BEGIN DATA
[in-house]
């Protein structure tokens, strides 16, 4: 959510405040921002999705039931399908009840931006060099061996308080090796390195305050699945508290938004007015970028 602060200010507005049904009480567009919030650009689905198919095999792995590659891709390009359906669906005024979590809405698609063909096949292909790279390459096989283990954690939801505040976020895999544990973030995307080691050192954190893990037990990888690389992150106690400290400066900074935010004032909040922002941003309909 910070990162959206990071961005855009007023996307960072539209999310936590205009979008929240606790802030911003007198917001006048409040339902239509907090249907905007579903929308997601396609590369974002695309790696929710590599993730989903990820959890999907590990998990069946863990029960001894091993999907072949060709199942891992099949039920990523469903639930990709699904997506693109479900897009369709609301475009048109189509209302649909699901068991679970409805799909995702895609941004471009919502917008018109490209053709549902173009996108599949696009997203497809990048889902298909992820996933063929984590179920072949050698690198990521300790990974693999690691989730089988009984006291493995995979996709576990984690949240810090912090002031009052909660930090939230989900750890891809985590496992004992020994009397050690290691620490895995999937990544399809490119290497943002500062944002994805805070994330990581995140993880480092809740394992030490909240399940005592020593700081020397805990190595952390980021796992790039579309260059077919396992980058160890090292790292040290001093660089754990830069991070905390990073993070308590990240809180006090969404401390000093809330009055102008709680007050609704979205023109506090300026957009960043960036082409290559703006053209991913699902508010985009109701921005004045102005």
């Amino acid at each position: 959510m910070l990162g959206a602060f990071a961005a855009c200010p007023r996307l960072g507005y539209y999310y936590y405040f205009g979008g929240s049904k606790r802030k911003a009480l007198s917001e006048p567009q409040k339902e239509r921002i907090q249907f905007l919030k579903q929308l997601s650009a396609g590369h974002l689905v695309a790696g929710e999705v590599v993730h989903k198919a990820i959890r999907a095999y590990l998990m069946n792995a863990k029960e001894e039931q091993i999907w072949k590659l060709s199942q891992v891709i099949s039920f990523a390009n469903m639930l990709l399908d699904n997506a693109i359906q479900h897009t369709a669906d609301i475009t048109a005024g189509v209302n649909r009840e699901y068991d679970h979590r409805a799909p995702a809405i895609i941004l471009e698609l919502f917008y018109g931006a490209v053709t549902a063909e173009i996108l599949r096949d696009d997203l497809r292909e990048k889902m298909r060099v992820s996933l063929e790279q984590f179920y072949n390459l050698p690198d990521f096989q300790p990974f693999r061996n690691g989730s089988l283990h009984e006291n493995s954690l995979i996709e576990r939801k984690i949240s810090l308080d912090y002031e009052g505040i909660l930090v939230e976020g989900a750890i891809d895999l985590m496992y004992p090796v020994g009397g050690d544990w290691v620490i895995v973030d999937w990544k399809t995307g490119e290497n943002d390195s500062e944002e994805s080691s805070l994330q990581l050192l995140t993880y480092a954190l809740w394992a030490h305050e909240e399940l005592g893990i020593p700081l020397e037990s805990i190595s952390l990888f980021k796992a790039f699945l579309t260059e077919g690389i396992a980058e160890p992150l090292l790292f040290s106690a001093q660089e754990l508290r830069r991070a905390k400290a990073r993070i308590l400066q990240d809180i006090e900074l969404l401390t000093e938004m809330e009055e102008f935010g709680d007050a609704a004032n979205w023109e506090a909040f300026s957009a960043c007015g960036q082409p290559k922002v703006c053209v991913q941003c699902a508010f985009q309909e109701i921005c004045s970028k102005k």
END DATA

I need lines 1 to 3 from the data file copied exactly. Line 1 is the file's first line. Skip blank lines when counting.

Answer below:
[in-house]
């Protein structure tokens, strides 16, 4: 959510405040921002999705039931399908009840931006060099061996308080090796390195305050699945508290938004007015970028 602060200010507005049904009480567009919030650009689905198919095999792995590659891709390009359906669906005024979590809405698609063909096949292909790279390459096989283990954690939801505040976020895999544990973030995307080691050192954190893990037990990888690389992150106690400290400066900074935010004032909040922002941003309909 910070990162959206990071961005855009007023996307960072539209999310936590205009979008929240606790802030911003007198917001006048409040339902239509907090249907905007579903929308997601396609590369974002695309790696929710590599993730989903990820959890999907590990998990069946863990029960001894091993999907072949060709199942891992099949039920990523469903639930990709699904997506693109479900897009369709609301475009048109189509209302649909699901068991679970409805799909995702895609941004471009919502917008018109490209053709549902173009996108599949696009997203497809990048889902298909992820996933063929984590179920072949050698690198990521300790990974693999690691989730089988009984006291493995995979996709576990984690949240810090912090002031009052909660930090939230989900750890891809985590496992004992020994009397050690290691620490895995999937990544399809490119290497943002500062944002994805805070994330990581995140993880480092809740394992030490909240399940005592020593700081020397805990190595952390980021796992790039579309260059077919396992980058160890090292790292040290001093660089754990830069991070905390990073993070308590990240809180006090969404401390000093809330009055102008709680007050609704979205023109506090300026957009960043960036082409290559703006053209991913699902508010985009109701921005004045102005």
């Amino acid at each position: 959510m910070l990162g959206a602060f990071a961005a855009c200010p007023r996307l960072g507005y539209y999310y936590y405040f205009g979008g929240s049904k606790r802030k911003a009480l007198s917001e006048p567009q409040k339902e239509r921002i907090q249907f905007l919030k579903q929308l997601s650009a396609g590369h974002l689905v695309a790696g929710e999705v590599v993730h989903k198919a990820i959890r999907a095999y590990l998990m069946n792995a863990k029960e001894e039931q091993i999907w072949k590659l060709s199942q891992v891709i099949s039920f990523a390009n469903m639930l990709l399908d699904n997506a693109i359906q479900h897009t369709a669906d609301i475009t048109a005024g189509v209302n649909r009840e699901y068991d679970h979590r409805a799909p995702a809405i895609i941004l471009e698609l919502f917008y018109g931006a490209v053709t549902a063909e173009i996108l599949r096949d696009d997203l497809r292909e990048k889902m298909r060099v992820s996933l063929e790279q984590f179920y072949n390459l050698p690198d990521f096989q300790p990974f693999r061996n690691g989730s089988l283990h009984e006291n493995s954690l995979i996709e576990r939801k984690i949240s810090l308080d912090y002031e009052g505040i909660l930090v939230e976020g989900a750890i891809d895999l985590m496992y004992p090796v020994g009397g050690d544990w290691v620490i895995v973030d999937w990544k399809t995307g490119e290497n943002d390195s500062e944002e994805s080691s805070l994330q990581l050192l995140t993880y480092a954190l809740w394992a030490h305050e909240e399940l005592g893990i020593p700081l020397e037990s805990i190595s952390l990888f980021k796992a790039f699945l579309t260059e077919g690389i396992a980058e160890p992150l090292l790292f040290s106690a001093q660089e754990l508290r830069r991070a905390k400290a990073r993070i308590l400066q990240d809180i006090e900074l969404l401390t000093e938004m809330e009055e102008f935010g709680d007050a609704a004032n979205w023109e506090a909040f300026s957009a960043c007015g960036q082409p290559k922002v703006c053209v991913q941003c699902a508010f985009q309909e109701i921005c004045s970028k102005k």